Post last updated: October 26th, 2018

I have days, like this guy, when I wonder where I left my head. The one with a brain in it.  As it has become a political habit to blame the other guy, let me do the same. It’s the fault of the stingy seed companies.

Most gardeners don’t want to admit having a gambling addiction but, let’s face it. Every seed we pat into the soil is a gamble. Like playing the lottery or roulette wheel, it’s a game of chance. It may come up, it may not. Personally, when it comes to seeds, I like to increase my chances.

The seed companies, like the “house,” are always trying to separate me from my dollar without giving me much of a sporting chance. Too many of them are trying to get a quarter out of me for every seed they sell me whether it sprouts or not. It just offends me to pay $2.50 or $2.75 for 10 seeds. Take your common Echinacea or Purple Coneflower. It’s been around for years and grows wild in prairies. Why do the seed companies have to be so stingy? I don’t have a lot of luck with Purple Coneflower whether I grow it from seed or buy plants. I refuse to give up on it because I like the idea that it’s a perennial that comes back every year. Well, for some people it comes back. This spring I finally got one plant to realize it was a perennial. Obviously, since I don’t happen to live next door to a prairie, I want more than 10 chances to succeed.

Some seed companies don’t want to admit how few seeds they are giving you for your quarter. Their seeds are weighed and the weight is printed on the seed packet. Just how many seeds are in 125 mg? Well, gee, it depends on the size of the seed. I don’t like this. I don’t like it at all. If they don’t want to count seeds, an admittedly tedious job, they could at least count them one time and give us a clue about our chances. For instance, the seed packet should say “125 mg (minimum 30 seeds).”

Unwilling to be nickel and dimed to death, I have drifted in the direction of more generous seed companies. I prefer to lower my cost and increase my chances. For instance, I bought a packet of 900 perennial yarrow seeds for $1.75. I figured that gave me an Even Steven chance of getting maybe five of them to grow into actual plants. The seed packet didn’t appear to actually have 900 seeds but I wasn’t about to sit down and count them to make sure I got my 900 seeds. I wasn’t going to weigh them, either. I don’t know how these yarrow seeds could have been weighed. The seeds were small and as light as one strand of a feather.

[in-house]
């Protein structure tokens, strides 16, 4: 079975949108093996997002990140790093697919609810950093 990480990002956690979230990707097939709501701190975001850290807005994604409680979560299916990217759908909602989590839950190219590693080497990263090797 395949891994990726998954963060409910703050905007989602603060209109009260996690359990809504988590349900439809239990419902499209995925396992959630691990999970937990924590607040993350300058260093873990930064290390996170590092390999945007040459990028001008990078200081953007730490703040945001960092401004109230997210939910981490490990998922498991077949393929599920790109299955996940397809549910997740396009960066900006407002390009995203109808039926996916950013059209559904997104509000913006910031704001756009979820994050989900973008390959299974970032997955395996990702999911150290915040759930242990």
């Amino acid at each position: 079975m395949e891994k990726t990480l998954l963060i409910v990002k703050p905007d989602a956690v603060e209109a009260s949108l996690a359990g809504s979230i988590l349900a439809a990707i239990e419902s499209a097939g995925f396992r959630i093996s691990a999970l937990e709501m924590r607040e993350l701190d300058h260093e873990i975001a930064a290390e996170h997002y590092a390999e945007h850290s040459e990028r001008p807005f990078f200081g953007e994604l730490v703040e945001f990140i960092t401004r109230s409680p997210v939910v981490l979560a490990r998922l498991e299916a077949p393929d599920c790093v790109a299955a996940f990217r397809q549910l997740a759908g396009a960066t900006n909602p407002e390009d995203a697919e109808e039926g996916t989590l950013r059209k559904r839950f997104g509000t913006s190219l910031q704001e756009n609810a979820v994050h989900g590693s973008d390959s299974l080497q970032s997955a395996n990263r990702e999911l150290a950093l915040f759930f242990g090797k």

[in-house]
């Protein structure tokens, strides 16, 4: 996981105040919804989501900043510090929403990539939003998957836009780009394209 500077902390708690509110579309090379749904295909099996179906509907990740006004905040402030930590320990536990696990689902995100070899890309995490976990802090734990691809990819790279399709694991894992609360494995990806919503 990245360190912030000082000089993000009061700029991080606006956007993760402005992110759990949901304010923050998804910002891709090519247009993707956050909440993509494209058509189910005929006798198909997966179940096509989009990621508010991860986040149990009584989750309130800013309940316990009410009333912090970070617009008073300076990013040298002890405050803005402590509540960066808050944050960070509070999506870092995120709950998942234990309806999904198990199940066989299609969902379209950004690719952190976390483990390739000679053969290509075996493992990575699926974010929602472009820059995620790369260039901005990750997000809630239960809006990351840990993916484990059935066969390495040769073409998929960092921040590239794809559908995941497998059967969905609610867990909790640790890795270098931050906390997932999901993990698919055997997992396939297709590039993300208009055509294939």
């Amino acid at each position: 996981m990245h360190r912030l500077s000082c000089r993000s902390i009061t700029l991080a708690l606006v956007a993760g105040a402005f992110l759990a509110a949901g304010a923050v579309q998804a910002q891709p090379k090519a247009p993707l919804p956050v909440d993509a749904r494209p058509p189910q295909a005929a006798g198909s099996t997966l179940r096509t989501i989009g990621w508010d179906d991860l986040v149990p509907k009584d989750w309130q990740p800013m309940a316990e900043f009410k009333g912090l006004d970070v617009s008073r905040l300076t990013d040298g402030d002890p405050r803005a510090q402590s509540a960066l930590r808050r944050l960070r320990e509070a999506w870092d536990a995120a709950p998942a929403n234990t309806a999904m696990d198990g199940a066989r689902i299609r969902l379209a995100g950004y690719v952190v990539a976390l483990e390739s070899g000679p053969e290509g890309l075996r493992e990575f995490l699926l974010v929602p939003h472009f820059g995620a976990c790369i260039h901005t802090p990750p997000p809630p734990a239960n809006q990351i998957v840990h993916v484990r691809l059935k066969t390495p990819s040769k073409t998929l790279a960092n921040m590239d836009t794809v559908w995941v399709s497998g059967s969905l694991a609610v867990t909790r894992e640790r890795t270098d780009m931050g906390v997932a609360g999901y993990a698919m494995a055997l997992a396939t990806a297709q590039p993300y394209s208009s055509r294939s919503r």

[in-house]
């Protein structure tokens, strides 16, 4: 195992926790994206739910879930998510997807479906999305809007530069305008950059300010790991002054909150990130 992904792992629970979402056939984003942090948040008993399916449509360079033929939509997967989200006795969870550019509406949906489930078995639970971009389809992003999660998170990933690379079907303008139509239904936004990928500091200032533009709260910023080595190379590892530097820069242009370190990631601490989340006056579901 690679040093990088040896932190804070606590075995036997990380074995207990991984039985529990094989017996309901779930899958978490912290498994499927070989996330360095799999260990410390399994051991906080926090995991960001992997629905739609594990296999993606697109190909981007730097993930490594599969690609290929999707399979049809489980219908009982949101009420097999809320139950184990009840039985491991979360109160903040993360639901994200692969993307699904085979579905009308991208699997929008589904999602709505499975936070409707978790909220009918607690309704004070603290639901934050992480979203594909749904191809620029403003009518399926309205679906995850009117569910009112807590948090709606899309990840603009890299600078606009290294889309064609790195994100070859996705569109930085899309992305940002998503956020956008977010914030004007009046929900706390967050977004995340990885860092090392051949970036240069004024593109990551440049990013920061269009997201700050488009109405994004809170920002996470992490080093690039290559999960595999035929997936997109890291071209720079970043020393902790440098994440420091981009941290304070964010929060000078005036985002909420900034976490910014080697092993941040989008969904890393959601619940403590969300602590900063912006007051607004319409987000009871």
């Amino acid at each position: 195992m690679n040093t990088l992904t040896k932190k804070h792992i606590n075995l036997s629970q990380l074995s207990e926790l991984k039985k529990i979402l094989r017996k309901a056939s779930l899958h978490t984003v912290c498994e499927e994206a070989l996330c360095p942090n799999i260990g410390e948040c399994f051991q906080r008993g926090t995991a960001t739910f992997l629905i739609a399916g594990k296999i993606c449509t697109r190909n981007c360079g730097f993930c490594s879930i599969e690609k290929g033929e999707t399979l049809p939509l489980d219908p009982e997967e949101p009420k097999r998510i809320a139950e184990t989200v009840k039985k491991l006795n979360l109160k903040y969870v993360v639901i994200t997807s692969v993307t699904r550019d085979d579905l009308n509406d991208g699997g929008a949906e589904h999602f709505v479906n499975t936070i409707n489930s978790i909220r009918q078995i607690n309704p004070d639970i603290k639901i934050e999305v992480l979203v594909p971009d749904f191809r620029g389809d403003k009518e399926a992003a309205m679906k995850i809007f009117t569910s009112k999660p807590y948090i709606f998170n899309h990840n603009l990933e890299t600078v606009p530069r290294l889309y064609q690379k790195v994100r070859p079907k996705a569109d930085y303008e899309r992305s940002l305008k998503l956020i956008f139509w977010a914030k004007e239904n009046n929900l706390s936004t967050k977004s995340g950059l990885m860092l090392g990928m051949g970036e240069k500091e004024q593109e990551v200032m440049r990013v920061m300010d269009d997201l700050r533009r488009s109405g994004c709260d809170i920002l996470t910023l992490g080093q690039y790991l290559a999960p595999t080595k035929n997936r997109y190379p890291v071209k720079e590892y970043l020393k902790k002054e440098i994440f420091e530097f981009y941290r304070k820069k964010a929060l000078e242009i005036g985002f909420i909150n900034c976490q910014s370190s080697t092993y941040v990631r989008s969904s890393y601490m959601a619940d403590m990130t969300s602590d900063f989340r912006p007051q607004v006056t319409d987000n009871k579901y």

However, when it appeared that all the seeds sprouted, I stopped breathing for a moment. If there were 900 seeds in that packet, what was I going to do with 900 yarrow plants? I don’t have 895 friends to fob them off on. I started thinking about giving myself a new title: Headless Brainless Gardener. I mean, what fool plants an entire packet claiming to hold 900 seeds?

I have 45 seed tray cells like this one

9 thoughts on “WHERE’S MY HEAD?”

  1. Who in their right mind would plant that many seeds at one time? Are you crazy? Oh, I forgot you don’t have a brain. But to help you out, my brainless wonder, I will take 2 plants off your hands. You don’t have to thank me.

  2. Good points here, with great humor. I opened a packet of seeds the other day and was surprised to find – you guessed it – 10 seeds. I kept shaking the package, as I’ve never seen so few seeds in a packet of seeds. Then, like you, I looked to see if they were labeled 10 seeds, but no, by weight. If there had been 20 seeds in the packet, I wouldn’t have been disappointed. Either way, it would be nice to know what’s actually in the packet. I really wanted a few more melons seeds. (Which, by the way, 0 have come up.) My husband, however, likes to buy seeds in bulk – and plant them all! Good luck with your 900 plants!

    1. Holley — Thanks for mentioning the humor. I like to hear that people got a chuckle. Whoa! Buying seeds in bulk and planting them all! Jimminy Cricket! By the way, your blog mentioned having poor luck with Wal-Mart plants. I’ve still got an everbearing strawberry I bought from them last year and a powder puff bush that I must have purchased 5+ years ago that freezes to the ground every winter but comes back in the spring and blooms through the first freeze. Magnificent bush. Most of my stuff is now purchased at Home Depot and that nearly dead table at Lowes, half of which dies because it is too distressed.

    1. Meta – You made my day! I had been losing my momentum and wasn’t posting as much because it seemed that the humor wasn’t coming across. People were commenting but never mentioning the humor and my intent was to entertain.

  3. Give Evie the two plants – that means you only have to get rid of 893 plants now. I belive you are supposed to plant extra seeds to improve your chance at fertility.
    Lady Di

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